Since Hook is not a pirate, and there’s not even any evidence of his future turn to villainy as the credits roll (I call that Phantom Menace Syndrome), we instead have another well-known pirate, Blackbeard to serve as our villain. Why is Blackbeard in Neverland? We don’t know. Is this the same Blackbeard as the one known from our real-world history? We don’t know. Blackbeard is just kind of… There. He’s a typical super-villain who is mining fairy dust to ensure his immortality and rule over Neverland for… Reasons.
You have to give credit to Hugh Jackman however, who does manage to liven up an otherwise thankless, almost embarrassingly goofy part, throwing himself into the role with admirable gusto. Jackman is clearly having a ball, wisely not bothering to take the character seriously, and his performance feels reminiscent of Helena Bonham Carter’s Red Queen from Disney’s live-action Alice in Wonderland movie, another bright spot in another otherwise sub-par fairy tale revision. Jackman owns much of the movie, even as he’s forced to participate in a whole lot of ridiculous scenes, with a dubious highlight being Blackbeard forcing his miners to sing anachronistic pop ballads like, “Smells Like Teen Spirit” and, “Blitzkrieg Bop”, which shouldn’t exist yet in the movie’s WWII-era setting. Why are those songs being sung early in Neverland? Are we meant to infer that Blackbeard invented them? How did they get to Earth to be played by well-known bands of the time then? Context! Do you speak it, Pan?!
There are a couple of other big names thrown in, but none of them really resonate in the end. Amanda Seyfried is completely wasted in the role of Peter’s mother, and it’s easy to get the sense that she had several scenes chopped out of the final cut of the movie. Likewise, Cara Delevingne shows up in an uncredited role as the mermaids, who all have the same face for some reason, but she doesn’t even speak, so, there’s no real point to her. Adeel Akhtar also shows up as Smee, who is apparently a mining supervisor that gets roped along with Hook and Peter’s escape, though he’s pure comic relief, and his only personality trait is being a doormat. I guess that kind of fits for the character of Smee though, and in fairness, Akhtar is one of Pan’s more entertaining personalities.
Overall though, personalities in Pan tend to range from over-the-top to confused. Even characters like Hedlund’s brash pre-pirate Hook and Jackman’s ferociously ostentatious Blackbeard aren’t all that memorable for long. Everyone just amounts to a bunch of inconsequential noise that fails to offer any actual personality or magic by the time the movie is over.
Pan initially makes a valiant effort to stand apart, but due to its inability to commit to a direction with the more established Peter Pan canon, it ultimately flounders, and ends up being another tired, by-the-book Hollywood origin story, with little else to offer beyond some decent spectacle.
The movie starts out innocently enough, with an infant Peter being dropped off at an orphanage, but, like I said, it only takes about ten minutes to see that this movie has some noticeable fundamental issues. For whatever reason, the head nun of this orphanage is allowed to hoard everything from food to records, which, even in the 1940’s, makes no sense whatsoever, and that’s before it’s revealed that she apparently had some sort of deal with Blackbeard that allows her to ship off orphan boys to Neverland, and yet never get caught over the disappearances…?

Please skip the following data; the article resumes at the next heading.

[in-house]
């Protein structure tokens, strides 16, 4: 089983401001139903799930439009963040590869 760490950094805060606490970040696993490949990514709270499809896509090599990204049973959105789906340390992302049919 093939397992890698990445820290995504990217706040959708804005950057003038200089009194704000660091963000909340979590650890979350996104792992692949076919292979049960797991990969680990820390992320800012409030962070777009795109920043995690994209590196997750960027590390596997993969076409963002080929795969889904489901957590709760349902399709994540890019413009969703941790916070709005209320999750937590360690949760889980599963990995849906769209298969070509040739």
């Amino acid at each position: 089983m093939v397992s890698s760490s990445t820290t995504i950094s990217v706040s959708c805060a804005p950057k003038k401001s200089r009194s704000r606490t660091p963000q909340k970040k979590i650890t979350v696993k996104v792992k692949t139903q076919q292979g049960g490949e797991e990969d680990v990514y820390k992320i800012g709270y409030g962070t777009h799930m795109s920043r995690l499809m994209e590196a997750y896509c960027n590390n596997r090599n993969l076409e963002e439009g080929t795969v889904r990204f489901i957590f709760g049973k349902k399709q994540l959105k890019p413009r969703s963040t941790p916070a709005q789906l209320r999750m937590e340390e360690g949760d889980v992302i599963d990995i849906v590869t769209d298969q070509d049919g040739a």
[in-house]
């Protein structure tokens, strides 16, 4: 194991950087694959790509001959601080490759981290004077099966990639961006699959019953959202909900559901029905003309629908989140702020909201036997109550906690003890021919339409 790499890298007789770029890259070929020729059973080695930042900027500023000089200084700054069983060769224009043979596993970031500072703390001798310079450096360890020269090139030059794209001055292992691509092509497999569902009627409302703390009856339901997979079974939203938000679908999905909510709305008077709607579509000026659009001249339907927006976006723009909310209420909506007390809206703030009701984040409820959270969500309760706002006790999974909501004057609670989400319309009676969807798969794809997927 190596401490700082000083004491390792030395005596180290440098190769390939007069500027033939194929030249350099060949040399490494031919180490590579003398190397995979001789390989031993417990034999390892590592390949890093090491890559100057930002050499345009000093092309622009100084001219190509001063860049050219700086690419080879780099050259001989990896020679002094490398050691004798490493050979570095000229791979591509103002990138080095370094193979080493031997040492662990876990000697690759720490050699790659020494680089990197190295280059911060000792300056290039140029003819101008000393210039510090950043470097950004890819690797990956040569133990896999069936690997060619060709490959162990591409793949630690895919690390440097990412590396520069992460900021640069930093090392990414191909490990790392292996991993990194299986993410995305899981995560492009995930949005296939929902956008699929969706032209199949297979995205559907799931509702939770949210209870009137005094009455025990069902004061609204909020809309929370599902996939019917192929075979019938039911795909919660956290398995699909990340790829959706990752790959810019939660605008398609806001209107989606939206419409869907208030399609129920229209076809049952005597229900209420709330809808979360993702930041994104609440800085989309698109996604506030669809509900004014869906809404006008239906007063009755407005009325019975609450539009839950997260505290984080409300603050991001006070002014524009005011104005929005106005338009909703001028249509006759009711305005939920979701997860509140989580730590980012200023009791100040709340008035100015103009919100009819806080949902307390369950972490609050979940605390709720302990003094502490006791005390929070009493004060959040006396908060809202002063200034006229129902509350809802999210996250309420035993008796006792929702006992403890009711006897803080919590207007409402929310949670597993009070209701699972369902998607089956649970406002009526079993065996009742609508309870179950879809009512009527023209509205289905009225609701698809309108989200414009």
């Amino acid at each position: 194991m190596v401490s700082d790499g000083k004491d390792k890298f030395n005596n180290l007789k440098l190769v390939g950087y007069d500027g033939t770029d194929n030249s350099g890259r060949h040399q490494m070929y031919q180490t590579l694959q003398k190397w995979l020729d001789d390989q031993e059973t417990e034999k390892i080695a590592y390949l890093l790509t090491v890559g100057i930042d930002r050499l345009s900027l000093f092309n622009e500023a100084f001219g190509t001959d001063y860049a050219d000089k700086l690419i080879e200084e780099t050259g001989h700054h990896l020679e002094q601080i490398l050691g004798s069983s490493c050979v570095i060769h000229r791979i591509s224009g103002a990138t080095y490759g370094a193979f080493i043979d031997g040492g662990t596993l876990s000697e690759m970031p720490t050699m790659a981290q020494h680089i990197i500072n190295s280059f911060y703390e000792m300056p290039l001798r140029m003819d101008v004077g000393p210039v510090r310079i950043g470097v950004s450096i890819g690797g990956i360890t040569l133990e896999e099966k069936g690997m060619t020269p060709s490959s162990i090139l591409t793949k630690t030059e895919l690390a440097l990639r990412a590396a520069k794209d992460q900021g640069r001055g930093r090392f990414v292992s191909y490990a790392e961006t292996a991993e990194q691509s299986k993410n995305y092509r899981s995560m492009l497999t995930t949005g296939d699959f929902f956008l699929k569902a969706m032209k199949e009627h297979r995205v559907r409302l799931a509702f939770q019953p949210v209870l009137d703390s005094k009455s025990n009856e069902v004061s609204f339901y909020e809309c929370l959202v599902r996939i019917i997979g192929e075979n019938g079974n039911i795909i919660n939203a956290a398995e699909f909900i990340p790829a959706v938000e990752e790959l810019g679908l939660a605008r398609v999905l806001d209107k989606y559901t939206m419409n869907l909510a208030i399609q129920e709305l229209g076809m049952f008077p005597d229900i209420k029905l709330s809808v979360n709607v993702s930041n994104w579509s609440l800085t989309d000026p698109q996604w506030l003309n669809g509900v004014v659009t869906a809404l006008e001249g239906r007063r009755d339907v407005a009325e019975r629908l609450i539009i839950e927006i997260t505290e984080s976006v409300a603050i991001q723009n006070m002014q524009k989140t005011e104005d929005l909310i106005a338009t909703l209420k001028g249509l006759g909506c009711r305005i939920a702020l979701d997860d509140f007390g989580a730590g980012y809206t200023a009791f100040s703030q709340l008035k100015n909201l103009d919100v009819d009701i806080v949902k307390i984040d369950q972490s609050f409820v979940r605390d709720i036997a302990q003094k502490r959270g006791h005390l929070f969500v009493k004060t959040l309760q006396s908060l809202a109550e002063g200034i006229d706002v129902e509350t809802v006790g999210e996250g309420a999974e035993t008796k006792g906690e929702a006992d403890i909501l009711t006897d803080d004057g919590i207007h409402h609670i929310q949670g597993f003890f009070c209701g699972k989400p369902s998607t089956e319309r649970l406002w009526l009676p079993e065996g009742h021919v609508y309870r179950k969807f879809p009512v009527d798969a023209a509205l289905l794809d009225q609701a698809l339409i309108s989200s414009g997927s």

See, already, Pan is raising too many questions, and we haven’t even gotten to Neverland yet! Somehow, flying pirate ships just appear over the streets of WWII-era London, just because, and they can just keep bringing boys to Neverland to help Blackbeard dig for fairy dust. What exactly does the evil nun get out of that arrangement? Wouldn’t a lack of orphan boys put her out of a job, especially during wartime? I don’t get it, and I doubt most anyone else will either.
Anyway, Peter ends up teaming up with an older miner named Hook, he narrowly escapes death at the hands of Blackbeard, and it turns out he can fly!… Sometimes. Apparently, Peter needs to learn to fly, because if he does, he can fulfill a prophecy that says a flying boy will help the natives save Neverland from Blackbeard!… But not from Captain Hook in the future, apparently.
Speaking of the future, part of Pan’s problem with its storytelling is that it seems to be one of those movies that thinks it can haphazardly leave the answers to vital questions for a sequel, even sequel-baiting pretty blatantly at the end. That of course blew up in the movie’s face, since it bombed at the box office, pretty much dooming a sequel before it could even try and get off the ground.
What’s left is a trite origin tale that hits all of the clichés that you could imagine, from the bland ‘chosen one’ protagonist, to the megalomaniacal villain, to the last-second save of an unreliable ally, to the supposedly very lost secret being hidden mostly in plain sight, which the characters were too dumb to figure out before the hero came along. On top of that mediocre foundation, the story of Pan just ultimately doesn’t come together, as it’s both faithful to and defiant of the original source material, which makes an already trite origin tale all the more dull and forgettable.